Listellany: A Miscellany of Very British Top Tens, From Politics to Pop
Format: PDF / Kindle (mobi) / ePub
Which are the books that people buy but never read?* Discover the answers to this and other essential questions in Listellany. This is NOT a fact-based compendium. It's purely opinion - the opinions of John Rentoul, his readers - and, yes, Twitter. Eccentric and eclectic, this is a book for pub debaters, list boffins and language lovers up and down the land: come inside and join the debate. Every week in the Independent on Sunday John Rentoul publishes a top ten based on suggestions from the great British public. Now collected together for the first time, and featuring previously unpublished lists, Listellany provides the answers to such quintessential arguments as: which are the top ten overrated 1960s bands; meaningless words found on modern menus; films panned as turkeys that are actually quite good; most beautiful British railway journeys; stupid car names; unsung villains; political heckles; words that ought to be used more often; British place names; great bands with terrible names; best prime ministers we never had; visual cliches; political myths; anagrams; misquotations; worst Beatles songs; most interesting politicians. But who knows best? You, John, or Twitter?Pick up this book and decide. *The list includes books by both Bill and Hillary Clinton.
award-winning portion,’ said Paul T. Horgan. Fine new rolling stock, too. 5. Cambrian Coast Line in West Wales. 6. Hope Valley in Derbyshire. 7. West Highland Line from Mallaig to Oban in Scotland. 8. North Cotswold Line Andrew Adonis’s favourite. 9. Carstairs to Lockerbie on the West Coast Line. 10. Taunton to Penzance Including Brunel’s Royal Albert Bridge at Saltash and the Dawlish coast, now repaired. NEW CLICHÉS THAT SHOULD BE BANNED I have written a whole book, The Banned List,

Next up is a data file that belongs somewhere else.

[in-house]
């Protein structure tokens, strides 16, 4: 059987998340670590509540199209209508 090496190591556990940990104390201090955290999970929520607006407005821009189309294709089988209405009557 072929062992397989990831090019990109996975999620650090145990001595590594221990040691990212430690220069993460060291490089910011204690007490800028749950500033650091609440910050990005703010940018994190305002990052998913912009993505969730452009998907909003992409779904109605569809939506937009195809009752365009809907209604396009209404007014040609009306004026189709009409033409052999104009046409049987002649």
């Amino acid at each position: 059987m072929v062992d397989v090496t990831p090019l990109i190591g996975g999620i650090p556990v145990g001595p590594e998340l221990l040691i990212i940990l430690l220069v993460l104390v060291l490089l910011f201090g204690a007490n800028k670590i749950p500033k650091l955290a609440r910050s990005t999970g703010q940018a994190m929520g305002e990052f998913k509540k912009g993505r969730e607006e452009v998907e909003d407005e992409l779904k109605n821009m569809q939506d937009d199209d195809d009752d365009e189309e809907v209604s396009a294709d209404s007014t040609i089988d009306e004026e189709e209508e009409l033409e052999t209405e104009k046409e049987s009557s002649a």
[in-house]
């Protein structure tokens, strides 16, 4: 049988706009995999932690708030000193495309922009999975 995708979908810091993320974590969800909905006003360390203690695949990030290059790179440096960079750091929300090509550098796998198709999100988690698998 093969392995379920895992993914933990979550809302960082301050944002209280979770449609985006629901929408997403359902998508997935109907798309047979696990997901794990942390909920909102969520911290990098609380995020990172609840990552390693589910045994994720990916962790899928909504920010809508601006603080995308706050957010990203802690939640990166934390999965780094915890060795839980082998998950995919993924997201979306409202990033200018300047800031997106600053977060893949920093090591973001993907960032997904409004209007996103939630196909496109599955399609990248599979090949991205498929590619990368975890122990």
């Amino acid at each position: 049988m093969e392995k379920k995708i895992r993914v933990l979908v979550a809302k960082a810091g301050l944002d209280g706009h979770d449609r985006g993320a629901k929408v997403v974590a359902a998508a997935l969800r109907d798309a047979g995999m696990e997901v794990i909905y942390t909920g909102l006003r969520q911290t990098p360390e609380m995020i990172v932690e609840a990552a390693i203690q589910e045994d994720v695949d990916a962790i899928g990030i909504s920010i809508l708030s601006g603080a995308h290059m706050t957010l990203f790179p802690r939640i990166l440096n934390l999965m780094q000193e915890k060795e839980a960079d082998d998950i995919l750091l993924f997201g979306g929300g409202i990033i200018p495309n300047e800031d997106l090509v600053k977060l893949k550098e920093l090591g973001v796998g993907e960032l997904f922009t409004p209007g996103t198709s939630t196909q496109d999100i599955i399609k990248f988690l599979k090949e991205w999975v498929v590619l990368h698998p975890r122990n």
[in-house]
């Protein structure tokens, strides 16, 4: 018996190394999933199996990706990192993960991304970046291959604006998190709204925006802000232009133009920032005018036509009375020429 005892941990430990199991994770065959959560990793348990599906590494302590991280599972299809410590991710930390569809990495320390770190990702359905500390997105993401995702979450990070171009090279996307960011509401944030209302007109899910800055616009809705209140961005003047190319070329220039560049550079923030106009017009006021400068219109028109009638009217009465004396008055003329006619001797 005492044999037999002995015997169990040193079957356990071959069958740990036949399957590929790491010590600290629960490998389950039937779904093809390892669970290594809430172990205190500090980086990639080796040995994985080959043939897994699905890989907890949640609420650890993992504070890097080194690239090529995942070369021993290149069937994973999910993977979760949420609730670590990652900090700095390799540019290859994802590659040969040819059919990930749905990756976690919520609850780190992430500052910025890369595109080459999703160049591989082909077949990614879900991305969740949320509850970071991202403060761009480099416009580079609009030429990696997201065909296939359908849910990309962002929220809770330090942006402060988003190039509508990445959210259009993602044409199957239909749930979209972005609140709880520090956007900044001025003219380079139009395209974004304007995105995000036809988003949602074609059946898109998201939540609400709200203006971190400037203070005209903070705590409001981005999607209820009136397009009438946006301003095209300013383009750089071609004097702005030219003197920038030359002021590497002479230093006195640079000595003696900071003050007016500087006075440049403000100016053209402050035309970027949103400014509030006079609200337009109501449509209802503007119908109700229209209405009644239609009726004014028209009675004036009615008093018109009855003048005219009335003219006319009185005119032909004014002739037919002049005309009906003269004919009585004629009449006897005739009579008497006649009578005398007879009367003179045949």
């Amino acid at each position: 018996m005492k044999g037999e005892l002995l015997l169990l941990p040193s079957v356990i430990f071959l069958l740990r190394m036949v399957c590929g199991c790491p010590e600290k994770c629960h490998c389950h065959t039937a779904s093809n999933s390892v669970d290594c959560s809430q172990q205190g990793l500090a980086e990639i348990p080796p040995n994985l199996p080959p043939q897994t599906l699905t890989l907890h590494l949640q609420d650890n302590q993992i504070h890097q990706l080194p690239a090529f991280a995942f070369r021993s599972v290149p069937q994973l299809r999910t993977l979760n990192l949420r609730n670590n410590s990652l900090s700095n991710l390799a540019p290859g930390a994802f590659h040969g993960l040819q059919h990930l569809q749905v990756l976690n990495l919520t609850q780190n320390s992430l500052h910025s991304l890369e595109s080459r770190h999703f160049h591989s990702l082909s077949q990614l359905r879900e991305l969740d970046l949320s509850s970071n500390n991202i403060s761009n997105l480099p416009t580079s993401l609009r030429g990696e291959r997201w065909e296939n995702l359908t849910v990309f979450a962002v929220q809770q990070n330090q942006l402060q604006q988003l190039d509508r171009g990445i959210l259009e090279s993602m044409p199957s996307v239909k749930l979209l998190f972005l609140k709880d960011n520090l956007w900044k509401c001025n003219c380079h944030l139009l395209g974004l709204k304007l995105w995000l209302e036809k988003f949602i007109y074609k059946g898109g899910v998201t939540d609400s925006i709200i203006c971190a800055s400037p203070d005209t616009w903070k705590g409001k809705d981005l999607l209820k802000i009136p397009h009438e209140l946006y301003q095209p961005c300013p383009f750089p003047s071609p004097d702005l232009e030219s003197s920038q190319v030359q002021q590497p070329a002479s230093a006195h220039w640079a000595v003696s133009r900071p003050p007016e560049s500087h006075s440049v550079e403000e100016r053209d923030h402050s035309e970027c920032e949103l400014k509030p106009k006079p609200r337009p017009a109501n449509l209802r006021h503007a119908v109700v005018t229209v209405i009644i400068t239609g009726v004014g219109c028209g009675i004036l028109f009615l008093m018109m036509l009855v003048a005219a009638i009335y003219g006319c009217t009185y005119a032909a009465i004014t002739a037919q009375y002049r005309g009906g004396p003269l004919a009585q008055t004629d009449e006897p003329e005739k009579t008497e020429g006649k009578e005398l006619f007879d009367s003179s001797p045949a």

a separate category for people’s names. In Nepal Alexander the Great is called Sikander. Cedric was an alteration or misspelling by Walter Scott in Ivanhoe of the Anglo-Saxon Cerdic. But the best example comes from the great Francis Wheen: I nominate Oprah Winfrey, who was originally called Orpah, after Ruth’s sister-in-law in the Old Testament (see book of Ruth, chapter 1). Here’s Oprah’s own account: ‘I was born, as I said, in rural Mississippi in 1954. I was born at home. There were not a
as a complete ‘ten’. Mathematical proof of Rentoul’s Theorem: If at first you don’t succeed, try something else. Ways to outwit Sherlock Holmes I thought it would be easy to come up with ten of these, given how slapdash Arthur Conan Doyle was about the original and those ridiculous mixed-up Tube trains in Steven Moffat’s tribute television series. Besides, Conan Doyle’s Holmes seemed to supply a fitting aphorism for this book: ‘It has long been an axiom of mine that the little things are
Dartmoor to help with the investigation, Holmes mentions that on Tuesday evening, the horse’s owner and the police had telegraphed for his assistance on the case. Watson says, ‘Tuesday evening! And this is Thursday morning. Why didn’t you go down yesterday?’ To which Holmes replies, ‘Because I made a blunder, my dear Watson – which is, I am afraid, a more common occurrence than anyone would think who only knew me through your memoirs. The fact is that I could not believe it possible that the
Rapid Transit.’ Fred Walker, who thought this may be an invitation to charity. 18. Fire Fighting Lift. ‘Sign above a lift in my office. The idea of the lift fighting the fire has tickled me ever since I noticed it,’ says Peter Shearman. 19. Baggage trolleys must not be taken onto the platform for safety reasons. Heathrow Terminal 4 (Piccadilly Line), and at Gatwick Airport (National Rail). Taking them onto the platform for other reasons is, of course, fine. 20. Post No Bills. ‘I always thought